When Is Tax Dodging Dodgy?
Like most of our fellow Americans, we here at the Drucker Exchange will be handing over a sizable share of our earnings this tax season to Uncle Sam.
If we look to the corporate world, though, many won’t feel any such pinch. A new report from Citizens For Tax Justice spotlights several companies that managed to avoid taxes altogether in 2012.
Southwest Airlines, for example, paid zero by using “accelerated depreciation” and other maneuvers. “The scope of corporate tax avoidance goes well beyond these few companies, and spans a wide variety of economic sectors,” the report asserts. “Moreover, the tax breaks that have allowed these companies to be so successful in their tax avoidance are, by and large, perfectly legal, and often have been on the books for decades.”
As we’ve noted, Peter Drucker favored a simpler tax system with no breaks or exemptions. But Drucker also recognized that cash is what keeps an enterprise afloat—especially a fledgling firm.
“During the first five or six years of the life of a new, and particularly of a growing, business, ‘profits’ are an accounting fiction,” Drucker wrote in Innovation and Entrepreneurship. “A new and growing venture always has to invest every penny of operating surplus to stay alive.” For this problem, Drucker recommended a fix that we’ve highlighted previously: Exempt these young businesses from any income tax.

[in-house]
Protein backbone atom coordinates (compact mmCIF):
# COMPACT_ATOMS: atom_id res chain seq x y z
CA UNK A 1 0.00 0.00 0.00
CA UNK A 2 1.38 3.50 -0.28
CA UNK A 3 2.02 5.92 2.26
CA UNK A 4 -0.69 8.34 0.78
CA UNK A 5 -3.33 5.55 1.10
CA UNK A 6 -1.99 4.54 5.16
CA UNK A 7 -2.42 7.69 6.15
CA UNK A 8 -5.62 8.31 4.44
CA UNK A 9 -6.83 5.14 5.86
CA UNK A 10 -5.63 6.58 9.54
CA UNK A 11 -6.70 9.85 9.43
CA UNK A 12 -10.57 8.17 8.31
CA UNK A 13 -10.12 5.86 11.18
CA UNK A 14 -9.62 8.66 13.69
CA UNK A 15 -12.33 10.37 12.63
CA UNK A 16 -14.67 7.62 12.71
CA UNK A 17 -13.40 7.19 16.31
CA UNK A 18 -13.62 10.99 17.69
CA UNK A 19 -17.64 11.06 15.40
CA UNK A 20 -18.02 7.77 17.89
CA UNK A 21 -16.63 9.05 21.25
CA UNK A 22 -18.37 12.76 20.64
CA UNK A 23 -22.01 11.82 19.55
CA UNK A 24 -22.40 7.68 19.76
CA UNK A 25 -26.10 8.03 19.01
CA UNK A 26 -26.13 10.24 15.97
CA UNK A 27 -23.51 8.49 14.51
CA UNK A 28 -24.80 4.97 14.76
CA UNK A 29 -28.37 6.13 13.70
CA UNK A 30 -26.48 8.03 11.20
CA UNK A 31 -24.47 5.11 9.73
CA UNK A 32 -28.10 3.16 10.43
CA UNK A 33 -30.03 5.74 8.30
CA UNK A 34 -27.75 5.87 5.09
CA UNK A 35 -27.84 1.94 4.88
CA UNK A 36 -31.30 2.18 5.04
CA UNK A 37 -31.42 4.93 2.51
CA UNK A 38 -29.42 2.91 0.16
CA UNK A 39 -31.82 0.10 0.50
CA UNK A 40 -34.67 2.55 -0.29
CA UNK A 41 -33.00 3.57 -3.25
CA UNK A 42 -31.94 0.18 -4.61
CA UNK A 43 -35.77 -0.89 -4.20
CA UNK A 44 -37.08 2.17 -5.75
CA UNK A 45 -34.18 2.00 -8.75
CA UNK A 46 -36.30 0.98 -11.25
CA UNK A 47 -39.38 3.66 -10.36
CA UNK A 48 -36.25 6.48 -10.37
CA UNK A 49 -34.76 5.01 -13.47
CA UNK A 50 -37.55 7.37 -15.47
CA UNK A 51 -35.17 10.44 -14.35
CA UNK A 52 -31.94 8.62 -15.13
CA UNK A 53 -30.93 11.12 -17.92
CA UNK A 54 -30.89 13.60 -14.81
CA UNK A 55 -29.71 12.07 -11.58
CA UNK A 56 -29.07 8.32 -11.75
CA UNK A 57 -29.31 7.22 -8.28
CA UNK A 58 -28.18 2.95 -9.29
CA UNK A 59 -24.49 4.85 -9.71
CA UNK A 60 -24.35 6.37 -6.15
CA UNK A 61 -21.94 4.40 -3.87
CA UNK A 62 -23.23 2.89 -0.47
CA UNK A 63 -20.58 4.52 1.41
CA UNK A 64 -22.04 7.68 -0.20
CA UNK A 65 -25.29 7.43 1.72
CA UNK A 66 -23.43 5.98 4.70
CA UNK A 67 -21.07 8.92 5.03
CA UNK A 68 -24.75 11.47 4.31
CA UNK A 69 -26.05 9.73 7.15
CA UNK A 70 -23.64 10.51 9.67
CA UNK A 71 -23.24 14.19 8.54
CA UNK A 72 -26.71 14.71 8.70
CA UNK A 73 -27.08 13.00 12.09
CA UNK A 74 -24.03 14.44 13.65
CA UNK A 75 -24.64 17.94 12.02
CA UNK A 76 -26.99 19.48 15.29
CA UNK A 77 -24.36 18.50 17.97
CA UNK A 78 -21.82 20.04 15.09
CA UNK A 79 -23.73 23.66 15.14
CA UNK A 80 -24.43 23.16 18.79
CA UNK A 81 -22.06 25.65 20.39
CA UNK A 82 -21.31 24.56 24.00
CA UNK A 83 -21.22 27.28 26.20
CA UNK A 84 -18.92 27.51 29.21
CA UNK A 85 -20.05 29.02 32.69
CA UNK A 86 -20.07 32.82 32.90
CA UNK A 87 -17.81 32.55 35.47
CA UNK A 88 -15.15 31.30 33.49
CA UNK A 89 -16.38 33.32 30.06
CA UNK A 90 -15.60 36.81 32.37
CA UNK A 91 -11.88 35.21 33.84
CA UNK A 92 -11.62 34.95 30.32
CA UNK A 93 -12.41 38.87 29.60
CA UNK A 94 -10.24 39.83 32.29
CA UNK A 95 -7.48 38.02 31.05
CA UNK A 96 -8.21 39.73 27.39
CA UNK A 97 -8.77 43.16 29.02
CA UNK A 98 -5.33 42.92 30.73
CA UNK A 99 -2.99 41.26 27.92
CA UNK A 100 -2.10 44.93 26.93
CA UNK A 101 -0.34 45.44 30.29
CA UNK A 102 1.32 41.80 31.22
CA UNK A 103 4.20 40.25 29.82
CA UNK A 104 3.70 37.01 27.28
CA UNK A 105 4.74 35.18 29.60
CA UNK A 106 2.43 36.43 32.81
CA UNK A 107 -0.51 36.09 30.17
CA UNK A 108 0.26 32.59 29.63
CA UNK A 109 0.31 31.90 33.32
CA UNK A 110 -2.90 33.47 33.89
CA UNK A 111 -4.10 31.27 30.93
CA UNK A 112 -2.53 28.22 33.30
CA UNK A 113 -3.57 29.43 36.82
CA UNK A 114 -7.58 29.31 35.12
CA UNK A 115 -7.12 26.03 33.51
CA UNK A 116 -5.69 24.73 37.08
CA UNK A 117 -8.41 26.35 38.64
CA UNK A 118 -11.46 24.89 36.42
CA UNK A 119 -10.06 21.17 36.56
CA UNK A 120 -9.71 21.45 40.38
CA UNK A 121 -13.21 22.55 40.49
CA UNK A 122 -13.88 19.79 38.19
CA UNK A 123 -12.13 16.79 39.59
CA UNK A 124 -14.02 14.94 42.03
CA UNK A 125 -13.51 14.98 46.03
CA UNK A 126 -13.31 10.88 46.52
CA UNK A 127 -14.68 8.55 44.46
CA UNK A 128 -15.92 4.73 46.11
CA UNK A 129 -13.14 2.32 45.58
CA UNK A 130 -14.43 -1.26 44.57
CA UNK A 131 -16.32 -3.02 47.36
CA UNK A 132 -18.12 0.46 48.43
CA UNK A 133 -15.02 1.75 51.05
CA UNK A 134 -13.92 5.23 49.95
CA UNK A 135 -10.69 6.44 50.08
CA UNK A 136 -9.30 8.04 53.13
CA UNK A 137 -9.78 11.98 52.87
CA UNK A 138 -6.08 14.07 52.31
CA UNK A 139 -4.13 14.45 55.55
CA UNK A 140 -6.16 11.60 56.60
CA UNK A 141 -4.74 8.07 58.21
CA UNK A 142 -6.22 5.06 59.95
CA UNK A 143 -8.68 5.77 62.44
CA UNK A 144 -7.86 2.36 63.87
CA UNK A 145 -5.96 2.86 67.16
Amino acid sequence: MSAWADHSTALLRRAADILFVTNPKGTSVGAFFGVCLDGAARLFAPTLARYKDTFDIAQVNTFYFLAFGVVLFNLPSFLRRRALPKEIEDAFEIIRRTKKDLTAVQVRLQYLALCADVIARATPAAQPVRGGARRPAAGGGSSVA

With more established businesses, meanwhile, Drucker seemed to regard tax avoidance as a result of policy sins more than corporate sins. Create poor incentives, he believed, and people will do the wrong things. Specifically, Drucker said that when tax rates approach 40% (and in the United States the top corporate tax rate is 35%), they start to produce a “grey economy” of evasion and off-the-books work.
“While everyone loudly condemns the grey economy, most people not only participate in it but consider it morally justified and, in fact, ‘clever,’” Drucker observed in The New Realities. “But this undermines the moral cohesion of society. It produces a dangerous political poison, cynicism.”
So if Drucker were to have seen a moral failing on the part of corporations, it would most likely be for failing to try to reform the system. As he urged in Management: Tasks, Responsibilities, Practices, managers must accept their “social responsibility” to “work for a rational system of taxation, which eliminates the temptation of ‘tax gimmicks’ and the need for them.”
What is your view on the morality of tax avoidance by corporations?